The gameplay also suffers as a result of the mismanagement between art and game. Bound struggles to find an identity at times between platforming and a simple walking simulator. Sometimes the game is content to let you meander through the world with some minor prodding as to where you’re meant to go, but at others it throws hazards at you with reckless abandon. Despite that, it’s a game without challenge in terms of traditional markers of difficulty as every single one of the game’s enemies can be glided through by holding the dance button, which seems to make you invulnerable (there’s almost a meaning there about how dancing can help deflect all of life’s problems except, crucially, the developers never indicate the pregnant woman ever was a dancer beyond once featuring a shot of her as a girl in a tutu). The only challenges in the game tend to come from the slow-to-respond controls, the camera, which has a mind of its own, and sometimes when platforms decide to disappear from out underneath your feet without warning.
Though the Princess’ movements are amazing to watch, they are also slightly irritating to control. Even something as basic as walking forward is replaced by a kind of oscillating procession, and the hit detection is suspect; I experienced plenty of times where I looked like I should have stuck a landing only to watch as the Princess overshot or slid off to fall helplessly into the void below. The camera is another battle.Though it is freely controllable, it often snaps around into what the developers clearly thought were advantageous positions, or it tries to get a nice look at scenery. Unfortunately most of the time it isn’t and doesn’t, and you’ll find yourself having to maneuver it constantly. On top of all that, having to repeatedly use the dance command to get through obstacles quickly becomes tedious, especially because it makes your movement that much slower.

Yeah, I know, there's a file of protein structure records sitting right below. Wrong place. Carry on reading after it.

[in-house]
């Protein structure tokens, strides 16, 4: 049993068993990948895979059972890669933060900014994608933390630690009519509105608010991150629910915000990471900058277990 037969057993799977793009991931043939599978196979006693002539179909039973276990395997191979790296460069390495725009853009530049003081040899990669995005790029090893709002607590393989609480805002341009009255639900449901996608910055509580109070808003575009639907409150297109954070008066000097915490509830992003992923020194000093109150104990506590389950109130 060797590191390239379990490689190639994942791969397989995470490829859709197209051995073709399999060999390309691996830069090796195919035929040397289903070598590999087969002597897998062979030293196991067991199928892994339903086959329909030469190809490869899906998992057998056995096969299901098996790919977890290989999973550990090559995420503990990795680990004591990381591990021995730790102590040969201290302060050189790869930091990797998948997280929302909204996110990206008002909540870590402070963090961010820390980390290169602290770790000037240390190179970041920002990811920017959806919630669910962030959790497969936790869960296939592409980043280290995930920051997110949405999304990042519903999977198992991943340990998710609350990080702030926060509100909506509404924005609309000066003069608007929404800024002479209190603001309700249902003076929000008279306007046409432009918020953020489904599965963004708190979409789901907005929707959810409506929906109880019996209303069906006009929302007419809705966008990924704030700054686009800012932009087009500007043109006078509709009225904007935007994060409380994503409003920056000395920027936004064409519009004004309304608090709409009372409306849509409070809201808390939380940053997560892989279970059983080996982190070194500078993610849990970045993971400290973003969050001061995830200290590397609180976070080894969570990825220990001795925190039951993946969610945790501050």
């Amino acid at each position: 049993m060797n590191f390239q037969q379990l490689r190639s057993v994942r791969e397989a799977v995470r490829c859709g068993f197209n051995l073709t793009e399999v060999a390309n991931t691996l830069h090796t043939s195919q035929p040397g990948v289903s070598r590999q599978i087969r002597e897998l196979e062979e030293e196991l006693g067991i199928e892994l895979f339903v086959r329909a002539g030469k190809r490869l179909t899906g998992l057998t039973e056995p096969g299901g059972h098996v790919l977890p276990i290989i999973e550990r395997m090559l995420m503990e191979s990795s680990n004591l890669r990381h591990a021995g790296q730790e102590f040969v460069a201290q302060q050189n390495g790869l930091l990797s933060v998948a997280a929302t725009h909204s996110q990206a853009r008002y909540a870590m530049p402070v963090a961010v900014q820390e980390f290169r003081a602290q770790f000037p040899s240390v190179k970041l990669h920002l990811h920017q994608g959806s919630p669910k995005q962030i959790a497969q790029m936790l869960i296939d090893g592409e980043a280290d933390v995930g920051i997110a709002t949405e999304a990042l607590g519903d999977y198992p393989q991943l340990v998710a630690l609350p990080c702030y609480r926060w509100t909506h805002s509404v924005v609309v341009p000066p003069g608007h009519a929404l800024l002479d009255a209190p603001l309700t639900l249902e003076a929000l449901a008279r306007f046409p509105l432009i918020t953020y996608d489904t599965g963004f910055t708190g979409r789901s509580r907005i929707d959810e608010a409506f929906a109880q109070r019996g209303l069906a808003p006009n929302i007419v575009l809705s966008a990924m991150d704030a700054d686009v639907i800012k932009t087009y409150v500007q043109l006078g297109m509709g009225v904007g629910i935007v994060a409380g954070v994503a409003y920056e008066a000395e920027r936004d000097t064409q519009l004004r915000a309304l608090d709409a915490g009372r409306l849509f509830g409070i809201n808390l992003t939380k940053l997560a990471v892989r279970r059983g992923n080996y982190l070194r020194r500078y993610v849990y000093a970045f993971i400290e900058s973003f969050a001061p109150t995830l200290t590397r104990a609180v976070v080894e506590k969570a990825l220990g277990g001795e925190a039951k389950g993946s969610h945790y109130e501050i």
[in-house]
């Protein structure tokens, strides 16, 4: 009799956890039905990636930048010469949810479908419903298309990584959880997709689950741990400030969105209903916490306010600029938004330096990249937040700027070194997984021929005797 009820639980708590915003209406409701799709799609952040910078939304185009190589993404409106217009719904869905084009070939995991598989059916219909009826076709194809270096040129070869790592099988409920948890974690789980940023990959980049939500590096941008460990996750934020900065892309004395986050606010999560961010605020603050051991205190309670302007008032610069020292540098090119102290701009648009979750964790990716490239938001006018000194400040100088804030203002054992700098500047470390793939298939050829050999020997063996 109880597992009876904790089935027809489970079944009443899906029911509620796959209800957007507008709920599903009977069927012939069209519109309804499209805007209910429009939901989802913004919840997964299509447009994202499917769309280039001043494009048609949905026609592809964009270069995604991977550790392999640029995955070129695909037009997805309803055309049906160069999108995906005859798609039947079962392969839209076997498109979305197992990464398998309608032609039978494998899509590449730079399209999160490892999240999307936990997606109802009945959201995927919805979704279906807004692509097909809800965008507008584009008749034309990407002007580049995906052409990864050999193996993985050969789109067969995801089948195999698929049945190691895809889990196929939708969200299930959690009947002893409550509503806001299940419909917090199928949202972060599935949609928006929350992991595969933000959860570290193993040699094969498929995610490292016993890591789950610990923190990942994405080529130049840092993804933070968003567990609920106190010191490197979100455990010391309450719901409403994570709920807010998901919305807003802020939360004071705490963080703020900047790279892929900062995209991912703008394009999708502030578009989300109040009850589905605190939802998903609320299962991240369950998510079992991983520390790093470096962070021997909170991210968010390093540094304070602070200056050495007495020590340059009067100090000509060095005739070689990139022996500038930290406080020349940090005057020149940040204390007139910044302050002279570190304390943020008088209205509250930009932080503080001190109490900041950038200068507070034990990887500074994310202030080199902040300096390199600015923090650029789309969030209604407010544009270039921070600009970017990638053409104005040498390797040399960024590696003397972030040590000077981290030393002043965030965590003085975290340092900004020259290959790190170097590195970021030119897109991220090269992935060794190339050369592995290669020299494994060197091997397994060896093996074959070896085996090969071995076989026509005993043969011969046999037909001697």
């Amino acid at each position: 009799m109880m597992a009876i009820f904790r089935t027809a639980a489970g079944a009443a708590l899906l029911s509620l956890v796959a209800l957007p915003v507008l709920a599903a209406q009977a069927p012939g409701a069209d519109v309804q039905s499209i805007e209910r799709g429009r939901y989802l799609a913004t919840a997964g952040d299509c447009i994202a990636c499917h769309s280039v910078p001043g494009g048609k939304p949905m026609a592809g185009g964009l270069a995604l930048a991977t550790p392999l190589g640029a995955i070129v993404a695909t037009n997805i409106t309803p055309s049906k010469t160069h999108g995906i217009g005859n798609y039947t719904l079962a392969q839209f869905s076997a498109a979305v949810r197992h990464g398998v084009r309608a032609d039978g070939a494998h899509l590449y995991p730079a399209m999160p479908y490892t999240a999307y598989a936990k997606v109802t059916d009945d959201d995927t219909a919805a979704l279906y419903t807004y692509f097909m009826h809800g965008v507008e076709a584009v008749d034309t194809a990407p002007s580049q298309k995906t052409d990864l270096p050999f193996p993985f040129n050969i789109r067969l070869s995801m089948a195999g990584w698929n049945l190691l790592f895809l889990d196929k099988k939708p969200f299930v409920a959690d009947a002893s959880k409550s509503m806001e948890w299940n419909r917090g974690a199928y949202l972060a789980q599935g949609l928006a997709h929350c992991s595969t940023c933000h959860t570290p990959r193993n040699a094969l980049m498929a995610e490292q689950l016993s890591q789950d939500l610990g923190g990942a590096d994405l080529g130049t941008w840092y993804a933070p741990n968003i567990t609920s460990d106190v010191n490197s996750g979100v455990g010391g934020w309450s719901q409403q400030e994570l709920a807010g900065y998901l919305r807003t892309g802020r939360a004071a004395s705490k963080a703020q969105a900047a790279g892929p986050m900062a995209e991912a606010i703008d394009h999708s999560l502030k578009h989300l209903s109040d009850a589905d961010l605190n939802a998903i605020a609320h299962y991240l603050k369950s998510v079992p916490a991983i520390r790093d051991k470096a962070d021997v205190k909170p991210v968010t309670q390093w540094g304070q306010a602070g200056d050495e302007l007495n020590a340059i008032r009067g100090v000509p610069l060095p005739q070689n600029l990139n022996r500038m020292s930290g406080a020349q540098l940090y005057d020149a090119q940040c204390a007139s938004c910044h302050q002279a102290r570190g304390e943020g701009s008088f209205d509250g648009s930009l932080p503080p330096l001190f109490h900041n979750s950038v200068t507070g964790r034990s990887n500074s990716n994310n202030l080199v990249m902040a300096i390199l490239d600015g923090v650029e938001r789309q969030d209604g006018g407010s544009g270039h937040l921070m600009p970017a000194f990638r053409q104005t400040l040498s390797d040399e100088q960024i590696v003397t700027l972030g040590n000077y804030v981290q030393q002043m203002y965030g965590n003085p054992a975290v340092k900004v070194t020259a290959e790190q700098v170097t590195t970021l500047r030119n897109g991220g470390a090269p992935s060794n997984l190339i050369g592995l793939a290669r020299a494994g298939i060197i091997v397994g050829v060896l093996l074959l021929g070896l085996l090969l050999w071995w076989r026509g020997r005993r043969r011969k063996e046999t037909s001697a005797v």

At least the soundtrack is nice. Composed by Ukrainian electronic musician Heinali, Bound’s music is linked inextricably to the experience in a much more intense way than your usual soundtrack as the music and your character’s dances flow together in a marvelous mix. The heavy reverb on the opening notes of First Argument resonate with despair, which is multiplied as the howling soundscape fades in from the background. Though it’s not loud it still builds a type of wall of sound which never lets up even as other instruments phase in. It’s also a track characterised by abrupt starts and stops, as instruments and melodies clash against one another for aural supremacy. The juddering motions throw you off, expertly crafting the tumult of a fight between lovers. Grey does a similar trick, using a distorted scraping screech that cycles in the background to represent an oncoming misery before it gives way to a dark saw wave rhythm which pulses like a headache. As that track leads in Depression we get a stunning use of an organ, its power an overwhelming wave that consumes all our aural space, which I think makes for a fantastic way of emulating the feeling purely through music. Still, much of the soundtrack echoes my sentiments about the game: it’s pretty but also pretty empty, though of course there’s no denying the effective way which it is incorporated into the play experience.
For all my grumbling, I would like to stress that Bound was an invigorating experience at least, if only for the uniqueness of its presentation and animation. But, it also really could have been something more. I can respect any developer who commits to that strange and interesting world of the art game, and especially when they try and balance the “game” part of it, but Bound is hampered by control problems and a weakness in its storytelling. It’s a pleasant and blessedly brief time, but nothing more.
3/7 – MEDIOCRE.
A game that makes you go, “Well, it’s alright…” but it’s a kind of drawn-out, unsure, and reluctant decision? These are those games. Might just be worth playing if you can get it on the cheap.